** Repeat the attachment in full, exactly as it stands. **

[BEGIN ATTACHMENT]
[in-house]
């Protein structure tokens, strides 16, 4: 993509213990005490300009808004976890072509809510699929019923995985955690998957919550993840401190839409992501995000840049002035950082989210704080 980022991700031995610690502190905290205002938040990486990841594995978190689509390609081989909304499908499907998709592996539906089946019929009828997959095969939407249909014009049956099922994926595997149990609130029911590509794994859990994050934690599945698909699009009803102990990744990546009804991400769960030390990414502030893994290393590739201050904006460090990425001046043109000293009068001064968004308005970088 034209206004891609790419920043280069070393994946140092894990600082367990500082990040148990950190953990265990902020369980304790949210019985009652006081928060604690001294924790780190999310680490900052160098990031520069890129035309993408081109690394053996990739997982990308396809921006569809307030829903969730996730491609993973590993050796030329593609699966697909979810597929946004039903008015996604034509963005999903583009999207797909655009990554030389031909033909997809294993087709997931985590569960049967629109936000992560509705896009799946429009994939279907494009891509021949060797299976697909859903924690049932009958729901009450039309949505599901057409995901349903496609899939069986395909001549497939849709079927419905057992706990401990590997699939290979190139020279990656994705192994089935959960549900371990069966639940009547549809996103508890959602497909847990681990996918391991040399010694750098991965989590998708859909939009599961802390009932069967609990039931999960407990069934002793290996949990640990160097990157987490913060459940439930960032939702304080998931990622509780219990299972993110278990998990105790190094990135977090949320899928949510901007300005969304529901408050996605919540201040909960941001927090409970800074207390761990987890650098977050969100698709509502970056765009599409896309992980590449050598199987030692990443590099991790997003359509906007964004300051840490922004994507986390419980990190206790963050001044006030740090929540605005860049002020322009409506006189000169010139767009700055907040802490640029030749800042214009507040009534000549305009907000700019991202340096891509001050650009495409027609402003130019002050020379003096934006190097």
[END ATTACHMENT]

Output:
[in-house]
């Protein structure tokens, strides 16, 4: 993509213990005490300009808004976890072509809510699929019923995985955690998957919550993840401190839409992501995000840049002035950082989210704080 980022991700031995610690502190905290205002938040990486990841594995978190689509390609081989909304499908499907998709592996539906089946019929009828997959095969939407249909014009049956099922994926595997149990609130029911590509794994859990994050934690599945698909699009009803102990990744990546009804991400769960030390990414502030893994290393590739201050904006460090990425001046043109000293009068001064968004308005970088 034209206004891609790419920043280069070393994946140092894990600082367990500082990040148990950190953990265990902020369980304790949210019985009652006081928060604690001294924790780190999310680490900052160098990031520069890129035309993408081109690394053996990739997982990308396809921006569809307030829903969730996730491609993973590993050796030329593609699966697909979810597929946004039903008015996604034509963005999903583009999207797909655009990554030389031909033909997809294993087709997931985590569960049967629109936000992560509705896009799946429009994939279907494009891509021949060797299976697909859903924690049932009958729901009450039309949505599901057409995901349903496609899939069986395909001549497939849709079927419905057992706990401990590997699939290979190139020279990656994705192994089935959960549900371990069966639940009547549809996103508890959602497909847990681990996918391991040399010694750098991965989590998708859909939009599961802390009932069967609990039931999960407990069934002793290996949990640990160097990157987490913060459940439930960032939702304080998931990622509780219990299972993110278990998990105790190094990135977090949320899928949510901007300005969304529901408050996605919540201040909960941001927090409970800074207390761990987890650098977050969100698709509502970056765009599409896309992980590449050598199987030692990443590099991790997003359509906007964004300051840490922004994507986390419980990190206790963050001044006030740090929540605005860049002020322009409506006189000169010139767009700055907040802490640029030749800042214009507040009534000549305009907000700019991202340096891509001050650009495409027609402003130019002050020379003096934006190097």